Now the West is arming the Kurdish army. When will it admit the people's right to a state?

America is relying heavily on the support of the Peshmerga to beat back Isis

Catherine Philps
Wednesday 13 August 2014 20:37 BST
Peshmerga fighters near Khazer in northern Iraq
Peshmerga fighters near Khazer in northern Iraq (EPA)

In the Kurdish city of Sulaymaniyeh, there is a building known as “Red Security”. Once it was the headquarters of Saddam Hussein’s intelligence services. Now it is a museum. Prison cells have been left as they were found: dimly lit with a few dirty rags on the tiled floors.

The most haunting section holds the interrogation rooms - now filled with life-sized sculptures of Kurds undergoing torture; one man is seen dangling by his handcuffs from a hook, another having the soles of his feet whipped by guards. A large room at the end of a corridor is known as “the children’s cell”. This was where some of Kurdish victims of Saddam’s regime were held until 1991 when the fate of the Kurds began to change.

In February of that year, in the middle of the first Gulf War, George Bush Senior called upon the Iraqi military and people to topple Saddam. The Kurds of northern Iraq responded to Bush and rose up to storm the strongholds of Saddam’s Ba’ath Party- including the Red Security headquarters. Saddam’s forces retreated. Erbil and Kirkuk both fell in to Kurdish hands.

The Gulf War ended later that month. Washington was keen to bring its troops home as quickly as they’d been dispatched. With America’s mission accomplished in Kuwait, its interests were no longer aligned with those of the Kurdish rebels. Their plight was just another internal Iraqi affair.

When Saddam began his reprisals – after the Americans had departed - the Kurds were left at the mercy a dictator who just three years earlier had used poison gas to massacre tens of thousands of civilians. The Kurds fled to the mountains in their thousands, seeking refuge in neighbouring Iran and Turkey - but many did not survive the journey.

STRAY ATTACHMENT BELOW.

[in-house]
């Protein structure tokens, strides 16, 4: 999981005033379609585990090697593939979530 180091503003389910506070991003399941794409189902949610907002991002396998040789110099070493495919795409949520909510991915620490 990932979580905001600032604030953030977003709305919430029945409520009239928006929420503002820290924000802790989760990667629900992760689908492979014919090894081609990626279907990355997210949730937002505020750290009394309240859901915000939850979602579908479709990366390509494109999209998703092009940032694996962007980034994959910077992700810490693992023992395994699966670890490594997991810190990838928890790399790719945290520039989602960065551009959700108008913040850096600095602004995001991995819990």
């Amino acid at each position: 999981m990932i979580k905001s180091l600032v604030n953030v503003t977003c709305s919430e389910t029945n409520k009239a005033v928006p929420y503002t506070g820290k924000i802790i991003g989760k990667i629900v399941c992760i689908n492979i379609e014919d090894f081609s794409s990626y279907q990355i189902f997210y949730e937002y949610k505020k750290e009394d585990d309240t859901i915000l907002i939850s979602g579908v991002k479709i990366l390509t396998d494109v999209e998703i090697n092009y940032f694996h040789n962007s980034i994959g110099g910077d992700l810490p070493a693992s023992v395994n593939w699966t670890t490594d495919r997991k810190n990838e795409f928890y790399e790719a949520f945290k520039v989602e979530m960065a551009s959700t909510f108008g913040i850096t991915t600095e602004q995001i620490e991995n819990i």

One wing of the “Red Security” building contains an exhibition of photographs from the humanitarian crisis that ensued. The pictures show Kurdish families fighting for their lives on top of a mountain. The similarity with the images we are currently seeing from Mount Sinjar is uncanny. Then, as now, America eventually intervened. International media coverage of the crisis forced Bush’s hand, and a no-fly-zone over the region was set up. Bush had provided some protection for the Kurds of northern Iraq and inadvertently gave hope to their dream of an independent Kurdistan.

Today America is once again showing support for the Kurds in a time of crisis by striking at the jihadists of Isis, now rebranded the Islamic State. Obama has belatedly agreed to supply weapons to the Peshmerga, the Kurdish armed forces. That’s not to say that the US administration had much of a choice. The jihadists were using American weapons captured from the Iraqi army and marching upon the only legitimate and functioning military in the region. But why did Obama not act sooner? The excuse wheeled out was that they did not want to alienate the government of Nouri al-Maliki by arming the Peshmerga. They would not be seen to encourage the break-up of Iraq.

The old Kurdish adage “We have no friends but the mountains” rings true - if fair-weather friends like the Americans are removed from the equation. The US government - and now possibly the UK - has chosen to arm the Peshmerga on this occasion, but only at the last minute and as a last resort. They did not act when arms were first asked for, as the Peshmerga sought to protect their defenceless people outside the borders of the Kurdish Regional Government.

The crux is that the western powers still do not support the Kurds right to self-determination. With Kurdish independence closer than it has ever been, America’s interests - once again - diverge from those of the Kurds. What would the future of Iraq look like if the moderate oil-rich Kurdish region withdrew? As a third force between the two Arab components of the population – the majority Shia and the minority Sunnis - the Kurds have helped to keep the country together.

Without the Kurds, and with security in the hands of the failed Iraqi army, many believe the country would be ungovernable. And how could America look back on a decade of involvement in Iraq with a shred of pride?

The collapse of the Iraqi army in the face of Isis has ushered in a new era and there is no going back. The hope for the Kurds is that America will come to rely on them so heavily in the fight against Isis that support for their independence will be unavoidable. After decades of betrayal, and with a national consciousness forged in the torture chambers of that Red Security building, the Kurds have an undeniable right to their own state.

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